SEATTLE — The Solomon Islands is an archipelago comprised of nearly 1,000 islands in the South Pacific Ocean with a total population of about 600,000 people. The Solomon Islands’ education system is riddled with barriers to enrollment, retention and completion at every level.
Education at the higher levels is less accessible to Solomon Islanders. Secondary education statistics show a significant decrease in the Solomon Islands’ net enrollment rates from the primary to secondary levels. From 2008 to 2012, the net enrollment rates for primary and secondary education were 87.5 and 42.6, respectively.
In 2009, the Solomon Islands ensured the right to free education for all children through the enactment of the Fee-Free Education Policy. Still, school-related fees are far beyond many families’ means, with nearly 13 percent of the population living below the poverty line.
In the Solomon Islands, education is not equally accessible to all, as female enrollment rates remain lower than male enrollment rates at all levels of education. The widest gaps are in secondary and post-secondary education. In 2012, only 38 percent of students enrolled in post-secondary education in the Solomon Islands were female. Economic, socio-cultural, institutional and health-related factors negatively influence female education in the Solomon Islands.
Cultural stereotypes identify women as being less important than men, so there is a lack of investment in female education in the Solomon Islands. Women are often discouraged from pursing education and are the first to discontinue schooling when families cannot afford to pay school fees for all of their children. One unfortunate manifestation of gender inequality in the Solomon Islands is increased violence against women. Since there is a lack of safe school transportation, girls living in rural areas are kept at home to avoid being targeted for sexual assault during their commute.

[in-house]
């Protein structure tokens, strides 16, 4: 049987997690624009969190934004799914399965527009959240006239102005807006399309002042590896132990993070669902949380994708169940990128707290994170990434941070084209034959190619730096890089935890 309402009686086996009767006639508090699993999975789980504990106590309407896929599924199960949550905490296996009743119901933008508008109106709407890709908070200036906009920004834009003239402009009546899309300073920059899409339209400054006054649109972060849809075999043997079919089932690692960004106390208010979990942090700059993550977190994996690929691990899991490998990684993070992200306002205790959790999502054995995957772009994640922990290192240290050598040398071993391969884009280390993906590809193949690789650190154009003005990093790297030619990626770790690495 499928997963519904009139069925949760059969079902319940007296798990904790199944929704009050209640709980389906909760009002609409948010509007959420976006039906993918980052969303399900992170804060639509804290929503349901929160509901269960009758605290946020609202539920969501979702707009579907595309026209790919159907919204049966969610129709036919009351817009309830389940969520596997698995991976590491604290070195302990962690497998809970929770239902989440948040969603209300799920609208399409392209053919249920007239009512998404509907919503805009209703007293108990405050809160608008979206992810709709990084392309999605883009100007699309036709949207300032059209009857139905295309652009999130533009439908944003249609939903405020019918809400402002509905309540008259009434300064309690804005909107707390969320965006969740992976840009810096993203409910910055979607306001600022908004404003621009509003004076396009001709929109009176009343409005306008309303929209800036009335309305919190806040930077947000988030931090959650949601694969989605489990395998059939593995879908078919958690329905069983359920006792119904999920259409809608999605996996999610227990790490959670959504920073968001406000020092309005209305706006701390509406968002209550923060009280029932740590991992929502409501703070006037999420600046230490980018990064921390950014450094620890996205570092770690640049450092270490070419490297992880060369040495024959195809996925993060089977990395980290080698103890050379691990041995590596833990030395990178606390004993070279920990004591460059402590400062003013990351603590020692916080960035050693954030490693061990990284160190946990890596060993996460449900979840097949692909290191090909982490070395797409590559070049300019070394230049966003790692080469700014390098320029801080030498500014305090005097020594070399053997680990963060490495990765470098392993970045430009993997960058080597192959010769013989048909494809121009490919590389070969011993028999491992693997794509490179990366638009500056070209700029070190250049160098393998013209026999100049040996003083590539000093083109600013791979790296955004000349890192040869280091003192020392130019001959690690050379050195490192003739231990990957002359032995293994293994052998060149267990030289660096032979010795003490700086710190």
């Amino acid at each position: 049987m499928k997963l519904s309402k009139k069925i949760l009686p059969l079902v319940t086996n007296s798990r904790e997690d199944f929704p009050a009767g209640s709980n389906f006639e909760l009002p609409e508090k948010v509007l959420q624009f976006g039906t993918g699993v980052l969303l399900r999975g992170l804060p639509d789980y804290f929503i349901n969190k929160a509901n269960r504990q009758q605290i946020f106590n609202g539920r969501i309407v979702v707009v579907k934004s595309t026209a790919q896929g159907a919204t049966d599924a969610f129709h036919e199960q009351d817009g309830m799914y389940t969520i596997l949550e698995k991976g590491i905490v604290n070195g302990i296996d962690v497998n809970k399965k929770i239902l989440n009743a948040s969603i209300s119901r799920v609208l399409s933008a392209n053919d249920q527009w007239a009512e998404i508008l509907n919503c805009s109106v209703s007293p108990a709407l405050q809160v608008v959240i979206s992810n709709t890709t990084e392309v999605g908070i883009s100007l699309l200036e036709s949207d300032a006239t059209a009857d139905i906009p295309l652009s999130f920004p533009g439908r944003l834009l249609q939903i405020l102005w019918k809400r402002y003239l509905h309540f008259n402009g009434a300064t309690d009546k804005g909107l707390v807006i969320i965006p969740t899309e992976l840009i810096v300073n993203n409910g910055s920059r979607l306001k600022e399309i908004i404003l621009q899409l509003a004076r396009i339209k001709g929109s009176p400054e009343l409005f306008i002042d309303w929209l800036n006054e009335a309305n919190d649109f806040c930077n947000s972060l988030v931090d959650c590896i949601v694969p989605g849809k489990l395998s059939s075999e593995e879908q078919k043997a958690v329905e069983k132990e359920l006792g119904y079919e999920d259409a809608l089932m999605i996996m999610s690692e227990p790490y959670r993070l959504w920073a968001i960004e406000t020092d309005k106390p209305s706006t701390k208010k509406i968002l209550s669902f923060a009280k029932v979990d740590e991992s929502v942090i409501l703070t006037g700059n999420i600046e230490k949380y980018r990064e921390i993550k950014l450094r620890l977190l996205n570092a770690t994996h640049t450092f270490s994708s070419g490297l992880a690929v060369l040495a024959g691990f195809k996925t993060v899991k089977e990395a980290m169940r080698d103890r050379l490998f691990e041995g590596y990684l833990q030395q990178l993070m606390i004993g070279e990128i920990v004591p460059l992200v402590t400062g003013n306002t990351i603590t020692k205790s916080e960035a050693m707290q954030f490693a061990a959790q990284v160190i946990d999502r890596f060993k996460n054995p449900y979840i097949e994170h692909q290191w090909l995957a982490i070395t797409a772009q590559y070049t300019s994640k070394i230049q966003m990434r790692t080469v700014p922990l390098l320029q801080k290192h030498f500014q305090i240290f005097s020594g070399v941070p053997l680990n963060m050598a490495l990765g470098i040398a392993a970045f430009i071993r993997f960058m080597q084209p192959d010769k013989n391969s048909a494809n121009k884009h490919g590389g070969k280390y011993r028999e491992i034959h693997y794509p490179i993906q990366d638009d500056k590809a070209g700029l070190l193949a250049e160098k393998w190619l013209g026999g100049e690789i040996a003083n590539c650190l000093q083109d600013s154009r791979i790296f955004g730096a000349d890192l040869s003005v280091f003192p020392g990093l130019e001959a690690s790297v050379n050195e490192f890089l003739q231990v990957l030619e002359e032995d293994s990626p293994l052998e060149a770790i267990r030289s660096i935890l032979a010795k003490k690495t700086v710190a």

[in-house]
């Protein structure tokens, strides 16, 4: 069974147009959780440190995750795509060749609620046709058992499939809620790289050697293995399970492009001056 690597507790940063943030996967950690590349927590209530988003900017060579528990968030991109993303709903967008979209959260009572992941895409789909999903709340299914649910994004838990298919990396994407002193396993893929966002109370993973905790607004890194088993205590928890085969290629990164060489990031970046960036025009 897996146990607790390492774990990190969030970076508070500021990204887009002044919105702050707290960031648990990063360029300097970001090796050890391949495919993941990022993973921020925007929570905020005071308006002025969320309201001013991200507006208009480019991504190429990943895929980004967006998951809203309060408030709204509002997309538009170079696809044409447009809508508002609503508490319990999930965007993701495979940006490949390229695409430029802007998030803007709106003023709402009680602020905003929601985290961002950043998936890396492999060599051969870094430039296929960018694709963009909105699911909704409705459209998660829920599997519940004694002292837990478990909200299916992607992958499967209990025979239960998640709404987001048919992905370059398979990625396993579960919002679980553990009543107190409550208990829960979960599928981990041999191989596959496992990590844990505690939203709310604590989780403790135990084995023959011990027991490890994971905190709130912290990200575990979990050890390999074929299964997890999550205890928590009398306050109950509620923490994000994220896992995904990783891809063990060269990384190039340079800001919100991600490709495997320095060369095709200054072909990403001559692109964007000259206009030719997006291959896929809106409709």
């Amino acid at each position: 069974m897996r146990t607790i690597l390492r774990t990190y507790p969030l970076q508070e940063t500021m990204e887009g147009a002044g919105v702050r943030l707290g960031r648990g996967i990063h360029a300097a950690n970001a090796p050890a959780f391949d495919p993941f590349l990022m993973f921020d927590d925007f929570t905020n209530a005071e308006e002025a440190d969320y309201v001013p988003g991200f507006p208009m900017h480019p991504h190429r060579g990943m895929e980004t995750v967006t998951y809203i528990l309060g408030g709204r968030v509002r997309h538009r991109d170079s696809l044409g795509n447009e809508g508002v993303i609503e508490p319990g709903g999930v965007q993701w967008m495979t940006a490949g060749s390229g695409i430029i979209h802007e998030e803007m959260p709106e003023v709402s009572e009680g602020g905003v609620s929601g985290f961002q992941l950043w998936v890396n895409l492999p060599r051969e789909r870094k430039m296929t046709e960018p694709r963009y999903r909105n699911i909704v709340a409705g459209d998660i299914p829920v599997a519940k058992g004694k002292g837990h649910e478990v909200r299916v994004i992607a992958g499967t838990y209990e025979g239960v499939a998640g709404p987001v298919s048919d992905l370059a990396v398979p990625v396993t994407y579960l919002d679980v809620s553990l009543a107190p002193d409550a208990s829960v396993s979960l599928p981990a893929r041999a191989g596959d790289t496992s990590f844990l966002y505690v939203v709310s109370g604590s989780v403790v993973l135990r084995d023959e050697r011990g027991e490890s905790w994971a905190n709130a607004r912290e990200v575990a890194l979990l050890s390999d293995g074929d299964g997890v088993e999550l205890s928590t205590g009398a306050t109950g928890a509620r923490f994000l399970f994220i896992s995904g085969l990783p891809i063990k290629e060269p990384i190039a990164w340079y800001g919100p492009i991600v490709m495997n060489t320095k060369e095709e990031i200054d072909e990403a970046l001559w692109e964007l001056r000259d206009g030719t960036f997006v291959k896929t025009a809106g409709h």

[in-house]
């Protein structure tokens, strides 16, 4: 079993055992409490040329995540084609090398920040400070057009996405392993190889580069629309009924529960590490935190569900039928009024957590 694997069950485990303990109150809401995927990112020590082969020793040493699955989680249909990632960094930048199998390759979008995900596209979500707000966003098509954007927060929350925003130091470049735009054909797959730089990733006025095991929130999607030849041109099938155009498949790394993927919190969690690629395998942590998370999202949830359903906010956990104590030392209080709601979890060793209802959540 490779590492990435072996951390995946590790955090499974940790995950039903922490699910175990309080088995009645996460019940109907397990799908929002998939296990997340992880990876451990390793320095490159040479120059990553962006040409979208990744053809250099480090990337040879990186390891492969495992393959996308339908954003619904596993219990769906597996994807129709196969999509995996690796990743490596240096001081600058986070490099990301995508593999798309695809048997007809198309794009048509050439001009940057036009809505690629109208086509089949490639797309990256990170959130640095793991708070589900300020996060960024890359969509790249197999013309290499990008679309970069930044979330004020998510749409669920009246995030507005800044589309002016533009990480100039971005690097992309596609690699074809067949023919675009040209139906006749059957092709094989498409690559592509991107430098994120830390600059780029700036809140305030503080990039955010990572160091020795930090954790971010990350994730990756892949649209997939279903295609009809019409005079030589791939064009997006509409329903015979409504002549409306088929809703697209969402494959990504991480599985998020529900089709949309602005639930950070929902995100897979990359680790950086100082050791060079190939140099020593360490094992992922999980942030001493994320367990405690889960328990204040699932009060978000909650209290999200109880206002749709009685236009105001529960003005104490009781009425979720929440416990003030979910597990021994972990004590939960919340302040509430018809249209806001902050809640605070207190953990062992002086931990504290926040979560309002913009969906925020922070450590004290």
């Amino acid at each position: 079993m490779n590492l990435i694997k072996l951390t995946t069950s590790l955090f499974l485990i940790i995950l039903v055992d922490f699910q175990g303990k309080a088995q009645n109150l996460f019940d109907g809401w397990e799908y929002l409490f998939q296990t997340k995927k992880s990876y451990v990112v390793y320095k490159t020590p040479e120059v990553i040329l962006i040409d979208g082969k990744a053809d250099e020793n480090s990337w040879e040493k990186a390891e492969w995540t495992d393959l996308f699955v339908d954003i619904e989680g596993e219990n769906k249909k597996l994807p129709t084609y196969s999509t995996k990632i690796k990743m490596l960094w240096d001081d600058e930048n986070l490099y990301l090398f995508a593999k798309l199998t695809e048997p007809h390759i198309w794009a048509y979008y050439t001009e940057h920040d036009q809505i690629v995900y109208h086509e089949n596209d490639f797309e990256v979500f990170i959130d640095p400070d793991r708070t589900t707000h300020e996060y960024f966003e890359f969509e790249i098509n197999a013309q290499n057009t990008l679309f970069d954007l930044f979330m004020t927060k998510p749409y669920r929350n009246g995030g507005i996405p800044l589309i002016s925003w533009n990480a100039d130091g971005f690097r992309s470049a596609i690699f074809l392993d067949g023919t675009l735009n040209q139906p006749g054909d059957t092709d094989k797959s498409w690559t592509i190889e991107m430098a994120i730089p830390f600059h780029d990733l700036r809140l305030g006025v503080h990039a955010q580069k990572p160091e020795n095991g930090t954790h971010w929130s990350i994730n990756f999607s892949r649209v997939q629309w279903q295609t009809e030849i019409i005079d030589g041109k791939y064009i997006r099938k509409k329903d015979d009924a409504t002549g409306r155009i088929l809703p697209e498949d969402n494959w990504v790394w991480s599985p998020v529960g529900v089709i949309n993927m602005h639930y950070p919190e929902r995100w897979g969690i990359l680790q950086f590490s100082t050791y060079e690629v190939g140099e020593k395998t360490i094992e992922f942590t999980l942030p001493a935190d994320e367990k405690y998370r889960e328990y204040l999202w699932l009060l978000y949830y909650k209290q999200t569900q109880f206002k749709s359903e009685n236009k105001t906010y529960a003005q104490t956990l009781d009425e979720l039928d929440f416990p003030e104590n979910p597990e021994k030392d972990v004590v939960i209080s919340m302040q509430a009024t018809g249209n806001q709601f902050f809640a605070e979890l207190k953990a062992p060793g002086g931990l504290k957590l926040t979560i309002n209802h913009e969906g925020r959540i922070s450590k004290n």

Limited school capacity is another challenge to female education in the Solomon Islands. When schools approach capacity, males are more likely to fill available slots than females. In the Solomon Islands’ education system, most children attend boarding school at the secondary level. However, secondary boarding schools have a disproportionate lack of female beds, which is a partial explanation for why the gender gap in enrollment becomes more apparent in secondary schools.
Infrastructural weaknesses, including inadequate sanitation facilities and water supplies, prevent girls from attending school during menstruation. Female students’ frequent absences due to menstruation affect their learning and their ability to graduate to the next level of education. In the Solomon Islands, high teenage pregnancy rates also hinder girls’ ability to continue their education. When girls become pregnant, they are expelled from school and have difficulty re-entering the system.
Recent increases in female enrollment and governmental efforts reflect changes in the educational possibilities for girls in the Solomon Islands. From 2007 to 2013, female enrollment in junior secondary and senior secondary education increased from 29.4 to 37.1 percent and from 15.6 to 26.1 percent, respectively.
In 2014, the Solomon Islands revised curricula to remove all content promoting traditional gender stereotypes. The government’s efforts to increase gender parity and sensitivity in education indicate that the Solomon Islands is serious about addressing the possibilities and limitations of female participation in education and the job market.
– Gabrielle Doran